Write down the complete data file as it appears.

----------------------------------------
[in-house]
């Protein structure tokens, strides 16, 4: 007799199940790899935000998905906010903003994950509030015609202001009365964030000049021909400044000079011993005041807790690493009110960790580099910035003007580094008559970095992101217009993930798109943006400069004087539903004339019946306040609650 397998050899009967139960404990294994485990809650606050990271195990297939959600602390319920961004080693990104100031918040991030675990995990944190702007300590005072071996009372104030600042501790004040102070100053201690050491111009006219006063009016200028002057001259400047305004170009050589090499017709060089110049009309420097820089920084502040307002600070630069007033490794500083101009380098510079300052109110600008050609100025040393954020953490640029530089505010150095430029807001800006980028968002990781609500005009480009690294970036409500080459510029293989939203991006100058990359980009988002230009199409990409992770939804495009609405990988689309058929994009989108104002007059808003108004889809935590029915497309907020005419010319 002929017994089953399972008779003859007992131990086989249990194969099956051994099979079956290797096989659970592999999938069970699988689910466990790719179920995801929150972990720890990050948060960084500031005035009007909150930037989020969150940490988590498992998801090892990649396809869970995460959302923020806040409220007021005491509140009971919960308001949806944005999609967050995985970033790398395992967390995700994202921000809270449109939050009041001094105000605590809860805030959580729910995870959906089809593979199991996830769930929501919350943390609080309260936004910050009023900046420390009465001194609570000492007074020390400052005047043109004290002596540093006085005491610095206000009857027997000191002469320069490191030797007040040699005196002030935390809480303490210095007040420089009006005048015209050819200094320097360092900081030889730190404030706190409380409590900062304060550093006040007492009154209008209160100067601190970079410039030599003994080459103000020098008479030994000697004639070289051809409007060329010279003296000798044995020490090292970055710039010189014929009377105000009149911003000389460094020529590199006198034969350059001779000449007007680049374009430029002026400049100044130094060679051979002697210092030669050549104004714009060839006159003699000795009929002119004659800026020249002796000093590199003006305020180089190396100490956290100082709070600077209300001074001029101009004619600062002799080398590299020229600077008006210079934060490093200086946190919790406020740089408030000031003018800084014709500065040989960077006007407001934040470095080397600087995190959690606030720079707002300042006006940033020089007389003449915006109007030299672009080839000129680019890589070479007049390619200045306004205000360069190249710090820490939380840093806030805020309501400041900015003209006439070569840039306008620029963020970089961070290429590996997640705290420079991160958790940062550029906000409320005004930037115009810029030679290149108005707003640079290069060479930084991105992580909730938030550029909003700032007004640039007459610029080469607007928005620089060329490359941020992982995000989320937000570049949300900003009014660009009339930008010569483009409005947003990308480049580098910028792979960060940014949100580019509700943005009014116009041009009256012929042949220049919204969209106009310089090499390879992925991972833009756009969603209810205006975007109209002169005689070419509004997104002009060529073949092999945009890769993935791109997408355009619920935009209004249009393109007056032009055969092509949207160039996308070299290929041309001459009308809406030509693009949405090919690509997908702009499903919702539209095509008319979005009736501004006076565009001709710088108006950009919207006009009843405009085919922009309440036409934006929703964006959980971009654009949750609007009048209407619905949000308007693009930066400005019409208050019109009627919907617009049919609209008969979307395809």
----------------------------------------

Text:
[in-house]
């Protein structure tokens, strides 16, 4: 007799199940790899935000998905906010903003994950509030015609202001009365964030000049021909400044000079011993005041807790690493009110960790580099910035003007580094008559970095992101217009993930798109943006400069004087539903004339019946306040609650 397998050899009967139960404990294994485990809650606050990271195990297939959600602390319920961004080693990104100031918040991030675990995990944190702007300590005072071996009372104030600042501790004040102070100053201690050491111009006219006063009016200028002057001259400047305004170009050589090499017709060089110049009309420097820089920084502040307002600070630069007033490794500083101009380098510079300052109110600008050609100025040393954020953490640029530089505010150095430029807001800006980028968002990781609500005009480009690294970036409500080459510029293989939203991006100058990359980009988002230009199409990409992770939804495009609405990988689309058929994009989108104002007059808003108004889809935590029915497309907020005419010319 002929017994089953399972008779003859007992131990086989249990194969099956051994099979079956290797096989659970592999999938069970699988689910466990790719179920995801929150972990720890990050948060960084500031005035009007909150930037989020969150940490988590498992998801090892990649396809869970995460959302923020806040409220007021005491509140009971919960308001949806944005999609967050995985970033790398395992967390995700994202921000809270449109939050009041001094105000605590809860805030959580729910995870959906089809593979199991996830769930929501919350943390609080309260936004910050009023900046420390009465001194609570000492007074020390400052005047043109004290002596540093006085005491610095206000009857027997000191002469320069490191030797007040040699005196002030935390809480303490210095007040420089009006005048015209050819200094320097360092900081030889730190404030706190409380409590900062304060550093006040007492009154209008209160100067601190970079410039030599003994080459103000020098008479030994000697004639070289051809409007060329010279003296000798044995020490090292970055710039010189014929009377105000009149911003000389460094020529590199006198034969350059001779000449007007680049374009430029002026400049100044130094060679051979002697210092030669050549104004714009060839006159003699000795009929002119004659800026020249002796000093590199003006305020180089190396100490956290100082709070600077209300001074001029101009004619600062002799080398590299020229600077008006210079934060490093200086946190919790406020740089408030000031003018800084014709500065040989960077006007407001934040470095080397600087995190959690606030720079707002300042006006940033020089007389003449915006109007030299672009080839000129680019890589070479007049390619200045306004205000360069190249710090820490939380840093806030805020309501400041900015003209006439070569840039306008620029963020970089961070290429590996997640705290420079991160958790940062550029906000409320005004930037115009810029030679290149108005707003640079290069060479930084991105992580909730938030550029909003700032007004640039007459610029080469607007928005620089060329490359941020992982995000989320937000570049949300900003009014660009009339930008010569483009409005947003990308480049580098910028792979960060940014949100580019509700943005009014116009041009009256012929042949220049919204969209106009310089090499390879992925991972833009756009969603209810205006975007109209002169005689070419509004997104002009060529073949092999945009890769993935791109997408355009619920935009209004249009393109007056032009055969092509949207160039996308070299290929041309001459009308809406030509693009949405090919690509997908702009499903919702539209095509008319979005009736501004006076565009001709710088108006950009919207006009009843405009085919922009309440036409934006929703964006959980971009654009949750609007009048209407619905949000308007693009930066400005019409208050019109009627919907617009049919609209008969979307395809």